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I Didn’t Know That…

Do You Know What You Just Signed?

Do You Know What You Just Signed?

I don’t know about you, but I get excited and even a bit nervous when I’m about to make a large purchase. My heart begins to beat faster and my hands get sweaty. Your hands get sweaty too, don’t they?

When I purchased my first home, I was so excited that I didn’t bother to read the writing on the contract. I faintly remember hearing my Realtor explain the terms of the contract, but in truth, I had no idea what I was signing.

The Importance Of A Good Realtor

As excited as you may be about your home purchase, a good Realtor will take things slow and be sure to explain every paragraph in the contract.  While this may seem tedious and boring (which it can be), it is definitely in your best interest to listen and make sure you fully understand your rights and obligations.  When I’m writing an offer for a client, it can take a few hours to get through the paperwork.  My goal is to explain everything and make sure that my client understands what he/she is signing.

Why Are Contracts So Verbose?

Lawyers… I think sometimes they get paid by the word when it comes to contract language. In all seriousness, the language is complicated as a result of previous lawsuits.  When I purchased my first home back in 1988, the contract was two pages long.  Now, a standard contract can easily exceed 10+ pages!

The attorneys who draft up the contracts try and make the terms so clear and concise, that sometimes it actually makes things more confusing for the average person to understand.  All of which leads me into the purpose of today’s post:

Each week Annie Fitzsimmons, the hotline attorney for the Washington Association of Realtors (WAR), answers a legal question pertaining to real estate.  These are questions that have been asked regarding the various parts of the real estate contracts.

Here is this week’s question:

Buyer A made an offer with $500 earnest money deposit, subject to financing. The offer was accepted. Seller notified Buyer A with form 22 AR of the seller’s right to terminate the transaction if the buyer did not waive the financing contingency. Buyer A waived the financing contingency, however does not have the ability to close the transaction if the loan does not close. Seller referenced the purchase and sale verbiage, ”Buyer has sufficient funds to close this sale in accordance with this Agreement and is not relying on contingent source of funds, including funds from loans”, etc. Seller contends that since the buyer does not have available funds to close, Seller may terminate the agreement. Buyer A contends that the contingency is removed, and that while she is in jeopardy of losing her earnest money if the contract does not close, the seller cannot terminate the contract. Who is correct?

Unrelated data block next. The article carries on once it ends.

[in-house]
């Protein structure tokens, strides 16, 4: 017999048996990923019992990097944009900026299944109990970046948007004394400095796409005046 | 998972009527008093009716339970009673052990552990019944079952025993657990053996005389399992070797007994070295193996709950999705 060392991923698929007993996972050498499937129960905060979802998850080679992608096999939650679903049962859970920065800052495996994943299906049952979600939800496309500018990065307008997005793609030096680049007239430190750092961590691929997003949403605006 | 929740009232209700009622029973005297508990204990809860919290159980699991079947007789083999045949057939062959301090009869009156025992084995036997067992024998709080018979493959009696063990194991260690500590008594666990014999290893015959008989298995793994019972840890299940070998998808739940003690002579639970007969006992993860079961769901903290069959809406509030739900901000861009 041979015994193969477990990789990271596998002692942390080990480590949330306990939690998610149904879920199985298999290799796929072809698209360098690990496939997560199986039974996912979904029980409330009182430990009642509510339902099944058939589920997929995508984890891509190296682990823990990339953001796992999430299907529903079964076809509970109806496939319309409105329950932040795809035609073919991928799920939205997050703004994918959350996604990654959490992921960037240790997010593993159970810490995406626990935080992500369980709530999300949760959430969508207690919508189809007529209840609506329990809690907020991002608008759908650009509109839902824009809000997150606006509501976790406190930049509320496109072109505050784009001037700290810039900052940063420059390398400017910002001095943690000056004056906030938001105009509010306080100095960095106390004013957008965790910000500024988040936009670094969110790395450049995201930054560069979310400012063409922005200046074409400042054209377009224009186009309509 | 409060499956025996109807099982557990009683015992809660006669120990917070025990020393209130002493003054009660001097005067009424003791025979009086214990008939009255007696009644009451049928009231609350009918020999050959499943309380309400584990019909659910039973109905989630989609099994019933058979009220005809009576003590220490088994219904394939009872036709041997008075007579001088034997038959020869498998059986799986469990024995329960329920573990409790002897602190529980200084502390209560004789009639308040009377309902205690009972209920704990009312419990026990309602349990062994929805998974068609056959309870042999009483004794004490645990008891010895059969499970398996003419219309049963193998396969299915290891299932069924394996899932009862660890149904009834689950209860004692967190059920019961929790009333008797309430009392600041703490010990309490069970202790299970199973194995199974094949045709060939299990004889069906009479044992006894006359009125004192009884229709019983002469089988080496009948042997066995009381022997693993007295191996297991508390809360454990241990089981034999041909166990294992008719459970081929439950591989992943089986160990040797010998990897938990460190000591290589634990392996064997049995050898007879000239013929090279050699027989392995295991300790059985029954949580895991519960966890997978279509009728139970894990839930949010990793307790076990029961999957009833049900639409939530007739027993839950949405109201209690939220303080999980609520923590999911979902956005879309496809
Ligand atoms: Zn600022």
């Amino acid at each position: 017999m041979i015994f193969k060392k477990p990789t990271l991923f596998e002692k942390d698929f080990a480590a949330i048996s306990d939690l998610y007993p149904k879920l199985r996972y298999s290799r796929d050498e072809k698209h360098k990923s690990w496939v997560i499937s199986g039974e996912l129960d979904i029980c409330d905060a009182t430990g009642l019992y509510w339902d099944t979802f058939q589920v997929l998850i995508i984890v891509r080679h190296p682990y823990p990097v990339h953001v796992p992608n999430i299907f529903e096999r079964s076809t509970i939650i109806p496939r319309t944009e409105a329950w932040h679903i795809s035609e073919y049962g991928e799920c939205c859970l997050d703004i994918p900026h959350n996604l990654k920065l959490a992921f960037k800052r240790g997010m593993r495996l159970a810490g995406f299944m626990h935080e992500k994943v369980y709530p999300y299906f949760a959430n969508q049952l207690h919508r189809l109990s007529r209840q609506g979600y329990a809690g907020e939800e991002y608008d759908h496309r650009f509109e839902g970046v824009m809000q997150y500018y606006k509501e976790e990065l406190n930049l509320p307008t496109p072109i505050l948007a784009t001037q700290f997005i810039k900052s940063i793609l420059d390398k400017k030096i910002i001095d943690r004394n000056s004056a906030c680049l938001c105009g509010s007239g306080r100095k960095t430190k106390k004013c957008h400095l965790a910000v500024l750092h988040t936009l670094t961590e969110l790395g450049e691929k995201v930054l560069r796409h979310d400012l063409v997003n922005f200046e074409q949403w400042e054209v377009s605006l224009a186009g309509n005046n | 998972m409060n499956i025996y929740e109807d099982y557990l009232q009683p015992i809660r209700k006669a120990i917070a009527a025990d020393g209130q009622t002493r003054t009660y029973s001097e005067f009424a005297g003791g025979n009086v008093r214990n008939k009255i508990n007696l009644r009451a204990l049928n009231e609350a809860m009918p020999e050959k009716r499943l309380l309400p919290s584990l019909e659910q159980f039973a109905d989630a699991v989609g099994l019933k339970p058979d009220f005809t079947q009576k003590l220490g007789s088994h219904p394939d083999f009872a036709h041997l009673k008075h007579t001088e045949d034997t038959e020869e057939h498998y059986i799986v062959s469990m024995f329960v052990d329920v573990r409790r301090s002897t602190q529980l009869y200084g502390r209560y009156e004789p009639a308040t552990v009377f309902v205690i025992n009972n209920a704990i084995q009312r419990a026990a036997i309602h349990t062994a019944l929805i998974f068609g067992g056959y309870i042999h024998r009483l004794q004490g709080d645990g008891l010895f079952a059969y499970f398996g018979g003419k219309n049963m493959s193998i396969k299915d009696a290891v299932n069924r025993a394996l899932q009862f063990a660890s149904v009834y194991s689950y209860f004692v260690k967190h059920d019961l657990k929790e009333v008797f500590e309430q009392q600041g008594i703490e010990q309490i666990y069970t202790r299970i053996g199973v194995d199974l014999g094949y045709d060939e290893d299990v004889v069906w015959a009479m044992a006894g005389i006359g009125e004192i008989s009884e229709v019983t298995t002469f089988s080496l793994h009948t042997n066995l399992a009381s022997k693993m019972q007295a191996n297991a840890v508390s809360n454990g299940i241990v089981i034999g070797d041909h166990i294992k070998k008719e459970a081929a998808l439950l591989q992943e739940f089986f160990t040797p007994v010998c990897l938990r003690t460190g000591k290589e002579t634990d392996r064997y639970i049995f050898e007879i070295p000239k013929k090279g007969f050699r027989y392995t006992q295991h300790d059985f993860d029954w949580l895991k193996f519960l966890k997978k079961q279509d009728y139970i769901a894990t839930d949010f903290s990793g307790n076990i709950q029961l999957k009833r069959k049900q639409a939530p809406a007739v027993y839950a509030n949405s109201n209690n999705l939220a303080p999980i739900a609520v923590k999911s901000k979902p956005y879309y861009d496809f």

Buyer is correct. Based on the information presented, Seller has no basis for terminating the agreement at this point and any attempt to do so would constitute a breach by Seller. Buyer is entitled to use the time allowed until closing to obtain the funds necessary to close the transaction. If Buyer is unable to do so, then at closing, Buyer will breach the agreement. If Seller’s remedies are limited to forfeiture of EM, then Buyer will lose the EM but not face any more significant risk. Seller did all that Seller could do by giving the notice of right to terminate. It is now up to the Buyer to obtain the funds necessary to close the transaction.

Clear as mud, right? That’s why it makes sense to have a trained professional on your side. Do you have a question about real estate? Give me a call!

When REALiTY BiTES, Bite Back!

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